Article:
Beginning The Countdown

I have been fairly MIA in recent weeks.  Our training, commitments, and personal lives have simultaneously exploded into a frenzy after the realization of how much time we actually have left in the program – 6 weeks.  When I am not working on my final piece, I am cramming in as much training on my secondary apparatus and trying to take as many extra classes as possible, while still searching for contracts and planning what happens when it’s all over.

My attention was directed to work shopping my final piece in hopes of  having something presentable for the critique process, which took place two weeks ago.  I was worried I wasn’t going to make it through my piece, since every time I had tried to run it before the showing, I stopped halfway because I had either sunk too low on the chain, or simply ran out of strength.  Almost every day, I curse at myself for deciding to concentrate on a chains piece in the last 2+ months of the program.  Not only that, but I have chosen one of the more difficult ways to hang the chain as it requires a lot of brute strength, endurance, and pain tolerance, coupled with the desire to be “delicate flower” and not a hardened biker chic, and I’ve definitely pushed myself so far over my own physical limits that my body is cracking slowly.  (I took a rest day yesterday in an effort to patch those fissures, primarily the ripped callouses of my palms and punctuated bruising on my shins)

The week of routine showing/critiquing followed the Liz Lerman Process – a method of giving feedback that removes as much subjectivity as possible out of the feedback and is designed to promote thought in the artist.  For instance, rather than saying “i liked when you did transition A,” an audience member would say, “When transition A happened, I felt (insert colorful descriptor here)”.  Similarly, the artist had several questions prepped for the audience, such as “Were there any moments in the choreography that did not follow the same flow as the bulk of the piece?” or “The overall mood of the piece was intended to be angsty, does my costuming reflect that?”.  After this, the audience has a chance to ask questions, but again, removing any subjectivity/opinion/biases.  So, rather than asking “Why?” the audience would ask “What was your intention?”  At first, remembering the language was hard, and some had a more difficult time than others when it came to withholding opinions.  For me, if I really enjoyed an element of a piece, or a piece in it’s entirety, it was very challenging not to say “OH MY GOD THAT WAS FANTASTIC YOU ARE SO AMAZING!!” and remember to phrase it via Liz lingo: “This moment in the piece made me feel ecstatic, excited, nervous, and so very very proud of you!”

The process took an entire week, and was a big physical and mental drain on all of us.  Immediately following my showing, I scrapped about half of my choreography as well as my entire costume and started anew.  The piece of feedback that really struck me was this biker chic/Western vibe I was giving off, which is exactly the opposite of what I was going for.  Rather than being the dancer that manipulates the chain, I want to be the vine that grows around it, portraying a soft, yet free-willed movement that overcomes the relentless barricade of emotions.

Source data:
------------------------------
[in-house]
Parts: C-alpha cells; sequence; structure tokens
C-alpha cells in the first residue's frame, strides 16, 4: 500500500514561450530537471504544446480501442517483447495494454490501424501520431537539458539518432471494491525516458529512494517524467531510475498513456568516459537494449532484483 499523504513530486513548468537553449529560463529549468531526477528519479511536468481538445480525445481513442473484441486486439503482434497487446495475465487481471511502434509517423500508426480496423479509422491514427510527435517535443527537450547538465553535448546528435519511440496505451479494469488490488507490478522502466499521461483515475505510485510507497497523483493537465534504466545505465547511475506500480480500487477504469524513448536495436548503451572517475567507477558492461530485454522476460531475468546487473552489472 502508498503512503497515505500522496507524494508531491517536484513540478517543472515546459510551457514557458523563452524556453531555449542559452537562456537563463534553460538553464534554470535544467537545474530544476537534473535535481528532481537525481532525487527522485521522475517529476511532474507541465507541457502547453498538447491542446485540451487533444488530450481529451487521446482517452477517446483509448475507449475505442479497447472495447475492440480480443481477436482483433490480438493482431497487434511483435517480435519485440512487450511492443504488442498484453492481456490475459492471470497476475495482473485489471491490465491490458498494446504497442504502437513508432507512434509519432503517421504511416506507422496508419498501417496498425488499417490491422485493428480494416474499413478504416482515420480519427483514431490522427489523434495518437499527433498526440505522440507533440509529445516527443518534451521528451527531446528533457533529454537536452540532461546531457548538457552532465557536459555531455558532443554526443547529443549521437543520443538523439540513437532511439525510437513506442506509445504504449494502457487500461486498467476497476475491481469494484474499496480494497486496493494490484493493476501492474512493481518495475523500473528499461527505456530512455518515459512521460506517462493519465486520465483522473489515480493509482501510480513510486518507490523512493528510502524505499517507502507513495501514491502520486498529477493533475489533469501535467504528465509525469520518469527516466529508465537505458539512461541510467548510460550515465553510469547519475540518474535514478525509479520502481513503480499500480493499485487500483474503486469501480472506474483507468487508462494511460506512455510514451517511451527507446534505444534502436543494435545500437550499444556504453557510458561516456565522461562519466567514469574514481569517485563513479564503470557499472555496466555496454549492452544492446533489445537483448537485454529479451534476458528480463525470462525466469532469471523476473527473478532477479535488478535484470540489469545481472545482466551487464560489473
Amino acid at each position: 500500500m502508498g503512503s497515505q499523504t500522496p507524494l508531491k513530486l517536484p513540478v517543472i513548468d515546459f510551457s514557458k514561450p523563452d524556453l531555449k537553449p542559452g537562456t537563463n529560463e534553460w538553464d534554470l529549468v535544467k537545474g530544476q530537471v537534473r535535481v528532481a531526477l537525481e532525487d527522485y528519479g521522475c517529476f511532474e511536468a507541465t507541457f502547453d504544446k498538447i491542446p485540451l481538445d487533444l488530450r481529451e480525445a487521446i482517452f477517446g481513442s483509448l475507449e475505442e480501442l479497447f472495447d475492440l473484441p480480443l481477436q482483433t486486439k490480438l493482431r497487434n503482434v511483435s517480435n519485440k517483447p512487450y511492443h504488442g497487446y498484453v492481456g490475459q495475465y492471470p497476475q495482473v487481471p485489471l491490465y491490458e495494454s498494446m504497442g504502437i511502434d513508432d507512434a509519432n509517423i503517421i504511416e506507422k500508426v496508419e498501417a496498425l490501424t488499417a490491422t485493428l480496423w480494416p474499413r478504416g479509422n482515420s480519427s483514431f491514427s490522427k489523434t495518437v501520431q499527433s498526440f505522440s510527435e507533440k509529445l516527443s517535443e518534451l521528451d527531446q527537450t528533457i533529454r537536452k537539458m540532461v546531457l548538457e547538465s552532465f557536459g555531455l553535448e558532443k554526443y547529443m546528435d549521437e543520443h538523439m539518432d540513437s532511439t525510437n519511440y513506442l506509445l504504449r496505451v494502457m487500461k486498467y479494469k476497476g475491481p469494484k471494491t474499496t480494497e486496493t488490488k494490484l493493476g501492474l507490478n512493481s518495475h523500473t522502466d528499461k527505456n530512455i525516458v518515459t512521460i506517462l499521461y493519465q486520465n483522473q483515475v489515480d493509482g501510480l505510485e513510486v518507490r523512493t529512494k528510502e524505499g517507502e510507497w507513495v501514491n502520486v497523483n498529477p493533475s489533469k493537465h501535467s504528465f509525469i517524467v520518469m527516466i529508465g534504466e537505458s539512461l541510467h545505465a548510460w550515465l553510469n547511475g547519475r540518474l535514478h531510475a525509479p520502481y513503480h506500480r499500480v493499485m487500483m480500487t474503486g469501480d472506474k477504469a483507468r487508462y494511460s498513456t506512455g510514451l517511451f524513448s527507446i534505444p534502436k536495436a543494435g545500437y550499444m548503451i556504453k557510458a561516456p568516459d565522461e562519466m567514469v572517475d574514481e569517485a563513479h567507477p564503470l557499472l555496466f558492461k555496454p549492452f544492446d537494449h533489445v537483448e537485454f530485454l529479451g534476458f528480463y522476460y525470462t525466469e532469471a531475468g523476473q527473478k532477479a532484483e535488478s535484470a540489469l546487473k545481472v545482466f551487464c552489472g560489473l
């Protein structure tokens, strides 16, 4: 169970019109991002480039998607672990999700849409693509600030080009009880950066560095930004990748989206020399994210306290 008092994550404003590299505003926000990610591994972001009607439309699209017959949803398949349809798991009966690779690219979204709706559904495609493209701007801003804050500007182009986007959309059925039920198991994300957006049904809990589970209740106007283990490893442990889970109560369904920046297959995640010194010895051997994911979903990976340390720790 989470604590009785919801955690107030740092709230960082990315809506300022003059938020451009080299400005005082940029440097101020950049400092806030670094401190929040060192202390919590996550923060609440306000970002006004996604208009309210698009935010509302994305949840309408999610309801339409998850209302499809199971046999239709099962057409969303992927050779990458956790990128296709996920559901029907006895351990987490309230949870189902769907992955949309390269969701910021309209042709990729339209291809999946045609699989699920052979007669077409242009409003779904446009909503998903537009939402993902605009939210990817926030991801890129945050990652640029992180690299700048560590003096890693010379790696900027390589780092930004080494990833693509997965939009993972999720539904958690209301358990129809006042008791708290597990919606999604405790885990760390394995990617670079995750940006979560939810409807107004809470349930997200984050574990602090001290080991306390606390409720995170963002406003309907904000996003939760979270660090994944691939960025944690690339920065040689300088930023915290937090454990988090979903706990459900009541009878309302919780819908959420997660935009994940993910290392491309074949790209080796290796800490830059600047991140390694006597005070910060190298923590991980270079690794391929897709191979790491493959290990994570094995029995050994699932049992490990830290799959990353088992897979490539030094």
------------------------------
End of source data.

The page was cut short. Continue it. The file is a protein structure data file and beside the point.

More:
fragments

Still, it’s all starting to come together, and I am working on convincing myself that even as time ticks down quickly, it’s all going to fall into place as we approach show time.

Hanging in There

I am the type of person that needs to have a physical day planner to survive life.  Not only do I need a physical book to log and look at, everything within it is color-coded, so that at a glance, I know exactly what is happening and what the priority is.  Blue is for school, green is for work, yellow is for due-dates, purple is for pay days, and pink is for extracurricular.  My book is mostly blue, followed closely by green.  And pink and purple feel almost non existent, while the yellow is always surprising (my rent is due today? what?)

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I’m not complaining though, because seeing all that blue means most of my time is spent hanging around – quite literally.  Out of curiosity, I counted how many weeks we have left in the program – this epic 9 month adventure we undertook.  The quickly dwindling number was bittersweet.  Nine months is not a long time at all, yet the days have all blurred into one and I feel like I have been here for ages, so having a blank schedule again sounds rather appealing.  On the other hand, aerial dance gives me so much inspiration and appreciation, I cannot imagine doing anything else.  The completion of this program results in our mama bird coaches pushes us out of the nest and telling us to fly with our own two wings, yet I still feel like a baby aerialist.  I have started putting together my promo material, updating my CV, and tentatively stretching and spreading my baby bird wings in hopes of landing a summer contract.

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While I am currently in the process of creating work (a chains routine and a static trapeze routine), I feel like I spend a lot of my time actually doing this – hanging off of my equipment comfortably as I socialize and contemplate what I’m doing.  I filmed one of my practices a week or so ago, and laughed myself silly at how I spent more time casually sitting on the bar than doing the conditioning I had come for, as well as how much more comfortable I am hanging out up there than on the ground.

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